Resistance – degree to which an estimator is not influence by outliers Degrees of freedom – the number of pieces of independent data, a restriction imposed whenever an estimate is used Standard normal distribution – mean of 0, SD of 1 Sampling error – variability due to chance Sampling Distributions – degree of sample to sample variability we can expect by chance due to sampling error Sampling Distribution of the mean – Sample statistics – statistics derived directly from the data sample Test statistics – statistics derived from tests performed on the data sample Decision-making – deciding whether an event with X probability is likely or unlikely to cause rejection of H0 Rejection region – probabilistic area where the outcome less than or equal to the significance leads to a rejection of H0 Type I error – rejecting H0 when it is in fact true – probability designated as alpha (size of rejection area) Type II – failing to reject H0 when it is false, probability designated as beta Power – probability of rejecting H0 when it is actually false One-tailed (directional) test – rejection region is located in only one tail of the distribution – prediction indicates direction of deviation from mean Relative frequency view – the limit of the relative frequency of occurrences of the desired event that we approach as the number of draws increases Subjective probability – individual’s subjective belief in the occurrence of an event.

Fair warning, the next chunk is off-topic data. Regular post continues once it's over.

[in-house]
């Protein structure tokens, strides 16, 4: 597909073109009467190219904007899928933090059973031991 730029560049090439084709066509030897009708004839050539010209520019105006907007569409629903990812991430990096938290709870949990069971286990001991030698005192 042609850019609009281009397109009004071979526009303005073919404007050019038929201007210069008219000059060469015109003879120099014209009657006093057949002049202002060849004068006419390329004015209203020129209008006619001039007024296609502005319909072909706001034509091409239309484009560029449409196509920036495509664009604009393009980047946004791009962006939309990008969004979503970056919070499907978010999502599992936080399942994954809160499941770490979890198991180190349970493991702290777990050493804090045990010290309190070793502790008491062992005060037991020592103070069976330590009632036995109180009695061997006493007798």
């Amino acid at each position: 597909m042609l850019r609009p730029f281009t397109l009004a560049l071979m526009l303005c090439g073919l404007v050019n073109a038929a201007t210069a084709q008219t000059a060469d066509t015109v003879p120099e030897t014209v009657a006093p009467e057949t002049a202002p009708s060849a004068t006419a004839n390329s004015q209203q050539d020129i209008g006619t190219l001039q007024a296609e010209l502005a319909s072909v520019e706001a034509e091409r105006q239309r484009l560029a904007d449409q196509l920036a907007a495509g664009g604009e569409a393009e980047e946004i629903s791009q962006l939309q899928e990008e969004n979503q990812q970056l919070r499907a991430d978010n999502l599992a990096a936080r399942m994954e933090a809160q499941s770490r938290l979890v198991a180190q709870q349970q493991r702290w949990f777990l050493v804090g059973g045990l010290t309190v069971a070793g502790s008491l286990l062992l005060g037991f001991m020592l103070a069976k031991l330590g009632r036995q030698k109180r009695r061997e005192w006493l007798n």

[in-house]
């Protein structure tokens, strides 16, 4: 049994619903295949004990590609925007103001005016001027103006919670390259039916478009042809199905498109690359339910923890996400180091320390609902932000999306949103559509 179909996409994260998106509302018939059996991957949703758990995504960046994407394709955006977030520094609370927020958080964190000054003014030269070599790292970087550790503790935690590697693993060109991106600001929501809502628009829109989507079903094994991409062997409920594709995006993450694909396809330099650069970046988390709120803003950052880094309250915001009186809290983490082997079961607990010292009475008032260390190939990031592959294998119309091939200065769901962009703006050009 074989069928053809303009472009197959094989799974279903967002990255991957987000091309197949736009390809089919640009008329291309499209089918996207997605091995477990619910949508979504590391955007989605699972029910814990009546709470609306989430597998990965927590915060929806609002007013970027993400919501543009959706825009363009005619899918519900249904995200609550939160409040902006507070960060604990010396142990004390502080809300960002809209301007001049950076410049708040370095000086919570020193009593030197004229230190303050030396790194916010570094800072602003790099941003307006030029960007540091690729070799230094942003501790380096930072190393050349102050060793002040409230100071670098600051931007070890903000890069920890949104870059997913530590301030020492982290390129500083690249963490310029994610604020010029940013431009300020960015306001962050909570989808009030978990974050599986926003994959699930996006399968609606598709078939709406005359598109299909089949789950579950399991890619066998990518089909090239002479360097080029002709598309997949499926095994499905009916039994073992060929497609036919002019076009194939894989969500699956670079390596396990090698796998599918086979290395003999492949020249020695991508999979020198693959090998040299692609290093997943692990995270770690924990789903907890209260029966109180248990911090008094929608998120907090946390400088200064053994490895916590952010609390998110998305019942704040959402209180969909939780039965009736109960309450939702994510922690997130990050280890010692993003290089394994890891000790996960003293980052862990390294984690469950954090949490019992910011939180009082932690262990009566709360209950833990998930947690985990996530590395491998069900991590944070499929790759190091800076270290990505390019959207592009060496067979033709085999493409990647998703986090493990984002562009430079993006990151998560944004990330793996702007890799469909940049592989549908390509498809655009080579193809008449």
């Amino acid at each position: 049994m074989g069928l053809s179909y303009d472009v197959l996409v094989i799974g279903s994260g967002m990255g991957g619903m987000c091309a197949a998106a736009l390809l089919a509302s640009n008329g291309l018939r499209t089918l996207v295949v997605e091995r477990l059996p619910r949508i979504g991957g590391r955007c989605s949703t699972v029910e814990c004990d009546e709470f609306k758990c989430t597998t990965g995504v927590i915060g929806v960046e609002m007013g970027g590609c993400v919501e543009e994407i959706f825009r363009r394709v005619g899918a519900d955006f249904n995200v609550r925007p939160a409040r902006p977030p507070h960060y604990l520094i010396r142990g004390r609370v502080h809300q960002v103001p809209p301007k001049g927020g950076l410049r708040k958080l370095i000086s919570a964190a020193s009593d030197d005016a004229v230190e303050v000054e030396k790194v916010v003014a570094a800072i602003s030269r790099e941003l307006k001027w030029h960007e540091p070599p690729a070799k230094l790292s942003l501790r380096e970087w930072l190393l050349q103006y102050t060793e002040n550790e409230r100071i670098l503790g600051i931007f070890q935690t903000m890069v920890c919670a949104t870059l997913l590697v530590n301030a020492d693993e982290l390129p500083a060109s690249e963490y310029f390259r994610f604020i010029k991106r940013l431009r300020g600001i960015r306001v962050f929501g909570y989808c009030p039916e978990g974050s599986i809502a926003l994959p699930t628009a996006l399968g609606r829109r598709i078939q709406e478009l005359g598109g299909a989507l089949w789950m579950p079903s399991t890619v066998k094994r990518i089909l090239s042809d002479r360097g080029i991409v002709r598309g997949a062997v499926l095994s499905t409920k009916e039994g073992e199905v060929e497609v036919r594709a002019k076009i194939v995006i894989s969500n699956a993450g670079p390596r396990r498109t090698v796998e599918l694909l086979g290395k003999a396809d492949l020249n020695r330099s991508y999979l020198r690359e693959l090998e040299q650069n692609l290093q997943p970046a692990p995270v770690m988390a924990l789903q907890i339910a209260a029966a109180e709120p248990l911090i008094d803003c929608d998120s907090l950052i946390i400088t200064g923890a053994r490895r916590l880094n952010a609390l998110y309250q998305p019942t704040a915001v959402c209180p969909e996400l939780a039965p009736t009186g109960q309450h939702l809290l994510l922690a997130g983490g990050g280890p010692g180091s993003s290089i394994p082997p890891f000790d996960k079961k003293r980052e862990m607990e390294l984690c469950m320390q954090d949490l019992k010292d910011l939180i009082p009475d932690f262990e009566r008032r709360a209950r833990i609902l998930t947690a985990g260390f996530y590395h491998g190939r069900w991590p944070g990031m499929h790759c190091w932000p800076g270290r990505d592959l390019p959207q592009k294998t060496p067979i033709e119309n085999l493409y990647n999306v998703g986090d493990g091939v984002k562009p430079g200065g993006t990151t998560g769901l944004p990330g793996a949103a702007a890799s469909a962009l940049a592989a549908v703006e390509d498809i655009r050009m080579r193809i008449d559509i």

Additive law of probability – Given a set of mutually exclusive events, the probability of the occurrence of one event or another is equal to the sum of their separate probabilities Density – height of the curve at different values of X. Combinatorics – branch of mathematics that deals with the number of ways that objects can be combined together Permutation – the ordering of items Combinations – no consideration of order, simply the combination of items Binomial distribution – distribution for trials that result in one of two mutually exclusive outcomes Sampling distribution of the mean - ? Central limit theorem – Given a population with mean  and variance 2, the sampling distribution of the mean (the distribution of the sample means) will have a mean equal to  (i.e. X   ), a variance (  2 ) equal to  2 /n , and a standard deviation (  x ) = equal to  / n . The distribution will approach the normal distribution will approach the normal distribution as n, the sample size,   increases 
x

Uniform distribution – every value between 0 and 100 will be equally likely Standard error – standard deviation Matched samples – Repeated measures – subjects respond on two (or more?) occasions Related samples (correlated samples, paired samples, dependent samples) – repeated measures? Matched-sample t test – test to assess difference between two means from a matched sample





Difference scores – difference between X1 and X2 for two subjects, compared across subjects Sampling distribution of difference between means – when pairs of sample means are drawn independently the variance sum law gives the distribution Variance sum law – the variance of a sum or difference of two independent variables is equal to the sum of their variances. Standard Error of Difference Between Means –